The day after Thanksgiving in recent times has become known as “Black Friday,” a day where retail businesses who have been in the red recoup losses while profitable firms widen their income margins. The day is also a supposed boon for consumers where goods are significantly discounted and new products are first displayed.
The Establishment has long since been a promoter of Black Friday, encouraging Americans, with often patriotic rhetoric, of their duty to frequent shopping malls and the like despite economic conditions or safety concerns from either domestic unrest or international threats.
While not explicit about post-Thanksgiving Day shopping, President Obama made it a point to reassure Americans about their security in light of the recent Paris attacks: “It’s understandable that people worry something similar could happen here. As we go into Thanksgiving weekend, I want the American people to know that we are taking every possible step to keep our homeland safe.”
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The financial press and academia are also big proponents of Black Friday since they are under the mistaken Keynesian belief that consumer spending is the most important component of economic life and the key indicator in the measuring of growth. Thus, retail sales over this period and up until Christmas are closely monitored by financial commentators.
Like most things in the modern world, however, such thinking belies logic and common sense, but typifies why society is in its current deplorable state both economically and culturally.
Despite what clueless politicians may say or what the dominant media may espouse, economic growth does not come about through greater amounts of consumer spending. Instead, prosperity can only be achieved through production and exchange, which itself can only take place when savings have been accumulated. Since production takes place over time, savings are the necessary means for this process to take place, the end result of which is consumer goods.
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Without production, there can be no consumer spending. An economy, as for the individual, must first “produce” in order to “consume.” Most economists and politicians have it backwards.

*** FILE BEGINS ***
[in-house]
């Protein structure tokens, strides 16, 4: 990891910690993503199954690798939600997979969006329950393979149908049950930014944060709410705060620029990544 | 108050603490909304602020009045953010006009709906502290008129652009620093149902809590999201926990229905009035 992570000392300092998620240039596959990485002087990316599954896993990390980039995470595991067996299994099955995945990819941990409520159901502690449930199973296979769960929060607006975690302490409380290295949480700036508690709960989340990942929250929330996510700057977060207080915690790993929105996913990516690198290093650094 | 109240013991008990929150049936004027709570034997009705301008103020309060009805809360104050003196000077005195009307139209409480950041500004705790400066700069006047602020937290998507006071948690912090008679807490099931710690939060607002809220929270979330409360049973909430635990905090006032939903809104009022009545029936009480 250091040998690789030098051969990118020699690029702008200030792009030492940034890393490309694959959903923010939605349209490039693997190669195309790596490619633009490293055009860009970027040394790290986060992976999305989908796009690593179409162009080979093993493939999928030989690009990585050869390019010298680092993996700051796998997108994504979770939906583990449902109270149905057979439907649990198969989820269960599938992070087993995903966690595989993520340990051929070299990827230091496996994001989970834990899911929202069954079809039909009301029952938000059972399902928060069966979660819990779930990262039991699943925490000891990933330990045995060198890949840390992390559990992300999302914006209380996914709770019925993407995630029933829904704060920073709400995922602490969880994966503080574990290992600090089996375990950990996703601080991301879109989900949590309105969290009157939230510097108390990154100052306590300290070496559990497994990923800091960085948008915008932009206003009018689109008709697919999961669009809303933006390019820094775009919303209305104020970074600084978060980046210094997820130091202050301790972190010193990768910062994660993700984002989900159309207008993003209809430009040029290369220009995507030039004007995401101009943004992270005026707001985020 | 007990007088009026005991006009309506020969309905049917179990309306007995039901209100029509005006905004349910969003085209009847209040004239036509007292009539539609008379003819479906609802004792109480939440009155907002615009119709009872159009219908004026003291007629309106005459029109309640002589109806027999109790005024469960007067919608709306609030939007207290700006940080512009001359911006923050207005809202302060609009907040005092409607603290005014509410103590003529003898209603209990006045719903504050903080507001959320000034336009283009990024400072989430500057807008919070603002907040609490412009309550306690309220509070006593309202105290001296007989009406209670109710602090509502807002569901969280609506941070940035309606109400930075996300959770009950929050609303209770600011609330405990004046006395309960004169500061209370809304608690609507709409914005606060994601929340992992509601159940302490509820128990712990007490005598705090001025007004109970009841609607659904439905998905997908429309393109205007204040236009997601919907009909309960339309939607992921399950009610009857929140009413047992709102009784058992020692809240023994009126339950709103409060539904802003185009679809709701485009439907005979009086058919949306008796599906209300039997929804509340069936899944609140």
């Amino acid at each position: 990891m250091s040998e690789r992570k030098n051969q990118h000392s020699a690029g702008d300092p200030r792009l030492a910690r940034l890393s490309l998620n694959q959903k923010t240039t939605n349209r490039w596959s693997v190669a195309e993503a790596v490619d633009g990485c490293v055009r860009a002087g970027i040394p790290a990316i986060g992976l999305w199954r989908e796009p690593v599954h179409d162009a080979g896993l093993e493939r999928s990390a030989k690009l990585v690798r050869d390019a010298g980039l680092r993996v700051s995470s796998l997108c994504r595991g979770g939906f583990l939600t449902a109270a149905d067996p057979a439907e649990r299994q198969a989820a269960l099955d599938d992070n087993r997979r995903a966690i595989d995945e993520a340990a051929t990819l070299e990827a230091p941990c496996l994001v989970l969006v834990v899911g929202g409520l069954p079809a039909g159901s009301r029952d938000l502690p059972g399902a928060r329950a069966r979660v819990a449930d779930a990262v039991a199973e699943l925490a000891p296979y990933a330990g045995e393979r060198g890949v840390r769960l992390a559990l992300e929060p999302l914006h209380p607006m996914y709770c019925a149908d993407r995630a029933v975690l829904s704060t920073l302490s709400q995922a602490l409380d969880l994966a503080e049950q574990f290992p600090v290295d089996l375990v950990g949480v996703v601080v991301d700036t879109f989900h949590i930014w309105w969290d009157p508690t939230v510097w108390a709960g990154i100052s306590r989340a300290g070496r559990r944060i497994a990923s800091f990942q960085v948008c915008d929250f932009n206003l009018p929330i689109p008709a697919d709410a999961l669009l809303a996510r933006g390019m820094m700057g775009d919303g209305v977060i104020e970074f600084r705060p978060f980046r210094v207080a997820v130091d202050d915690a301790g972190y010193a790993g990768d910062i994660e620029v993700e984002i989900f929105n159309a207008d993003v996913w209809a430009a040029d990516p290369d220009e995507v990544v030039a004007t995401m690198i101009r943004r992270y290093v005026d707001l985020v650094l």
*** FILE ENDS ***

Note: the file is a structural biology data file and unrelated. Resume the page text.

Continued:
Yet, the Obama Administration has wantonly put up impediments for the creation of wealth with its crazed regulatory policies, profligate spending, confiscatory taxation, and its epic money printing, all of which has done nothing to improve conditions, but has made them considerably worse.
Instead of encouraging people to go out and spend money, which many do not have, the chief executive should be promoting and enacting polices that lead to greater savings and investment. One simple step would be to immediately replace Janet Yellen with a Federal Reserve chairman that would allow interest rates to rise to market levels, which would induce people to save.
Besides financial betterment, the act of saving reinforces commendable human traits, such as self reliance and discipline, characteristics that are sorely lacking in America and most Western nation states. A true progressive society is not “consumer oriented,” but is one which rewards producers and savers.
Black Friday is the start of the “holiday shopping season,” which has replaced the legitimate meaning of this time, which is Advent. If the world had its priorities in order, it would be preparing to commemorate the birth of the Divine Savior. Advent is a penitential season, one of sacrifice and self abnegation, not that of gluttonous and often drunken partying and needless purchases of the latest consumer good fad.
None in the dominant media have put forth the possibility that the recent Paris attacks were retribution for the nearly complete secularization of what was once a holy season. Was it just a coincidence that one of the attacks took place at a concert hall where the California-based rock band, Eagles of Death Metal, was in the midst of performing a “song” whose title was “Kiss the Devil?”
While most of the modern world continues to ignore it, the Incarnation is the seminal event in human history. Only misery, hardship and despair awaits those who persist in denying this fundamental truth.
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Until America, and, for that matter, the Western world, recognizes the absurd notion that consumer spending is not a pathway to economic well-being and, more importantly, remembers the significance and importance of Christmas, the economic and cultural rot will only continue.
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